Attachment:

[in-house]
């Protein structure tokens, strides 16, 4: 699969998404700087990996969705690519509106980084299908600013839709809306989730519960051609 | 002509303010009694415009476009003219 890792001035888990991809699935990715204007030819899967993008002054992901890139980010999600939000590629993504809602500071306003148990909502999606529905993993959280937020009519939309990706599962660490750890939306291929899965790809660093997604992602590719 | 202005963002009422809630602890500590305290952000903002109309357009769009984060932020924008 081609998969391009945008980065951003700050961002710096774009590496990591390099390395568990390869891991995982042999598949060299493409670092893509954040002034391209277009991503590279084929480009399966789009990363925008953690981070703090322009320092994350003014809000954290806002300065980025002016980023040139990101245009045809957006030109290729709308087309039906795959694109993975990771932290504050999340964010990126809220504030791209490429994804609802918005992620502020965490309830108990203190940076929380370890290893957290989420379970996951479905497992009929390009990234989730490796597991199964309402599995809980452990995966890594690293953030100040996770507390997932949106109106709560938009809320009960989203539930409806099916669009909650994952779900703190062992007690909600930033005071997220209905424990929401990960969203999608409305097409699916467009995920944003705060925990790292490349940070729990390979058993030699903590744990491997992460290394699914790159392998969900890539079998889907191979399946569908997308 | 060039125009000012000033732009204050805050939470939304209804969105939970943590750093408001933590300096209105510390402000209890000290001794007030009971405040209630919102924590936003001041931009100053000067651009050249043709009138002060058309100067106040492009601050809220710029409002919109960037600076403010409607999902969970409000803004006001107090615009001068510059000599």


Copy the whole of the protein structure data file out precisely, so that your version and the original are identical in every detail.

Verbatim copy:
[in-house]
């Protein structure tokens, strides 16, 4: 699969998404700087990996969705690519509106980084299908600013839709809306989730519960051609 | 002509303010009694415009476009003219 890792001035888990991809699935990715204007030819899967993008002054992901890139980010999600939000590629993504809602500071306003148990909502999606529905993993959280937020009519939309990706599962660490750890939306291929899965790809660093997604992602590719 | 202005963002009422809630602890500590305290952000903002109309357009769009984060932020924008 081609998969391009945008980065951003700050961002710096774009590496990591390099390395568990390869891991995982042999598949060299493409670092893509954040002034391209277009991503590279084929480009399966789009990363925008953690981070703090322009320092994350003014809000954290806002300065980025002016980023040139990101245009045809957006030109290729709308087309039906795959694109993975990771932290504050999340964010990126809220504030791209490429994804609802918005992620502020965490309830108990203190940076929380370890290893957290989420379970996951479905497992009929390009990234989730490796597991199964309402599995809980452990995966890594690293953030100040996770507390997932949106109106709560938009809320009960989203539930409806099916669009909650994952779900703190062992007690909600930033005071997220209905424990929401990960969203999608409305097409699916467009995920944003705060925990790292490349940070729990390979058993030699903590744990491997992460290394699914790159392998969900890539079998889907191979399946569908997308 | 060039125009000012000033732009204050805050939470939304209804969105939970943590750093408001933590300096209105510390402000209890000290001794007030009971405040209630919102924590936003001041931009100053000067651009050249043709009138002060058309100067106040492009601050809220710029409002919109960037600076403010409607999902969970409000803004006001107090615009001068510059000599």